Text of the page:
Saint John’s common council to ask province to investigate amalgamation
The “A” word is being thrown around again in Saint John.
The city’s common council has voted to ask the provincial government to take a closer look at “amalgamating” Saint John and its suburban neighbours into one regional municipality.
Coun. Ray Strowbridge has received council’s support to ask the province to take a closer look.
Strowbridge says, to his knowledge, it has never been discussed at this level.
“We’ve looked at different bits and pieces of it but it’s never been formally looked at,” Strowbridge said.
“The pros and cons laid out on the table so everyone can make an informed decision.”
Talk surrounding amalgamation have gone on for decades in Saint John and the issue has always been a polarizing one.
Most recently, political leaders in the city’s neighbouring communities have given virtually no support to the idea.
Shirley McAlary was one of two councillors to vote against the motion, saying it’s important to work together with neighbours.
“Maybe if we were able to discuss things and prove ourselves and say that, you know, we could regionalize on certain services and that it would be beneficial,” she said.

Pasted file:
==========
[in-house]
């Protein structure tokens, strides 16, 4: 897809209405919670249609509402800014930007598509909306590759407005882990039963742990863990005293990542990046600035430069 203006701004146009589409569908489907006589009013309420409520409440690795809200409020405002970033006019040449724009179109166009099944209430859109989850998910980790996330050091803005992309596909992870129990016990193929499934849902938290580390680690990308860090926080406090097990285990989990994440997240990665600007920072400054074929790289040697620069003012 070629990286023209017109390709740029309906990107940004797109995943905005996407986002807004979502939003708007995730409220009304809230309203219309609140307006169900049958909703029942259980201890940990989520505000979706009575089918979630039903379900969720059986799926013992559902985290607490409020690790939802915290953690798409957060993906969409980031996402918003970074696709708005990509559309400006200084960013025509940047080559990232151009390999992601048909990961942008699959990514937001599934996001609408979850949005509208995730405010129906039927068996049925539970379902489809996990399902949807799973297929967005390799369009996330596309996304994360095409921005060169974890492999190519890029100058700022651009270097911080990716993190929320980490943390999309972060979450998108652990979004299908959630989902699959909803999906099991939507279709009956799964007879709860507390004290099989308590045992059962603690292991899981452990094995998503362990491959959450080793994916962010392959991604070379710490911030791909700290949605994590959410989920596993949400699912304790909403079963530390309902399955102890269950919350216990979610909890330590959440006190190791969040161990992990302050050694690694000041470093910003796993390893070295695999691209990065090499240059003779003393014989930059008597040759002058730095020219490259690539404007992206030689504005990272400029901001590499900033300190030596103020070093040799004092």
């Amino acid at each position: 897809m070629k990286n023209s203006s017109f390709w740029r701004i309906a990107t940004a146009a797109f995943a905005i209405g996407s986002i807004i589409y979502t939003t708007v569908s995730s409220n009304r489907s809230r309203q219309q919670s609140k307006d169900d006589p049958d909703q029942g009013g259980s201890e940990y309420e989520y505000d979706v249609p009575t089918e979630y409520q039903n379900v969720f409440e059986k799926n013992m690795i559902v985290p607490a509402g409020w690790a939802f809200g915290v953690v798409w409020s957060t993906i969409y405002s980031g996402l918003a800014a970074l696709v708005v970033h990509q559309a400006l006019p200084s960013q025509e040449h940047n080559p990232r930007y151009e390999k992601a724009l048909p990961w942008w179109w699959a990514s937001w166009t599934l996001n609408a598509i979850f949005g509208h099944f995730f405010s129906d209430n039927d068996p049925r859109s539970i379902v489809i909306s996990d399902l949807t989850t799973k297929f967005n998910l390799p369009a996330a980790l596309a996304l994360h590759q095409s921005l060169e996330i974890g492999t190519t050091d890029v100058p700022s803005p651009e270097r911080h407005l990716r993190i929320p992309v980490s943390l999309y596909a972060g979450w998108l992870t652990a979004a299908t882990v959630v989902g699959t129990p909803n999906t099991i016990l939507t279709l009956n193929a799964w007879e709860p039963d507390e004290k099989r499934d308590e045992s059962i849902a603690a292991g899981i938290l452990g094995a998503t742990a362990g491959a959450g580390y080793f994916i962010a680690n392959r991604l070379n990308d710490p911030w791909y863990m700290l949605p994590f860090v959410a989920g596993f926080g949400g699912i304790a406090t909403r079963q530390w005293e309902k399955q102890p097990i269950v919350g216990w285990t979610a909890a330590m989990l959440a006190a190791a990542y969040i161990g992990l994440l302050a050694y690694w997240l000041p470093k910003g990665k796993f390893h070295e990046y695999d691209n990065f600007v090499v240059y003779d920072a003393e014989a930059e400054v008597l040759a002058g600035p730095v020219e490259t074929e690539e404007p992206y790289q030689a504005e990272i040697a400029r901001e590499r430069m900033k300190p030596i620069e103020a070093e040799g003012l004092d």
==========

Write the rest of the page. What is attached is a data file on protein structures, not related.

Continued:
Strowbridge does point out joining services like police, fire and municipal operations could be beneficial.
“Perhaps that could make it cheaper to buy fire trucks or bunker gear or hand guns or snow plows,” he said.
WATCH: Amalgamation not an option according to mayors of Saint John suburbs
Two Saint John residents we spoke to were split.
“If we all get together, it’s going to be a longer wait for an ambulance, the fire department, or a cop,” Cindy Jacques said.
Resident Chris Wanamaker countered: “I think it’s a really good idea for the province or somebody outside the municipality to look into it and give us an opinion about it.”
In a statement, the Department of Environment and Local Government says communities must work together “to determine if there is sufficient local interest.”
It also says that if amalgamation is supported and feasible, the minister “would need to consider sending the project to a plebiscite” in any local service districts affected.
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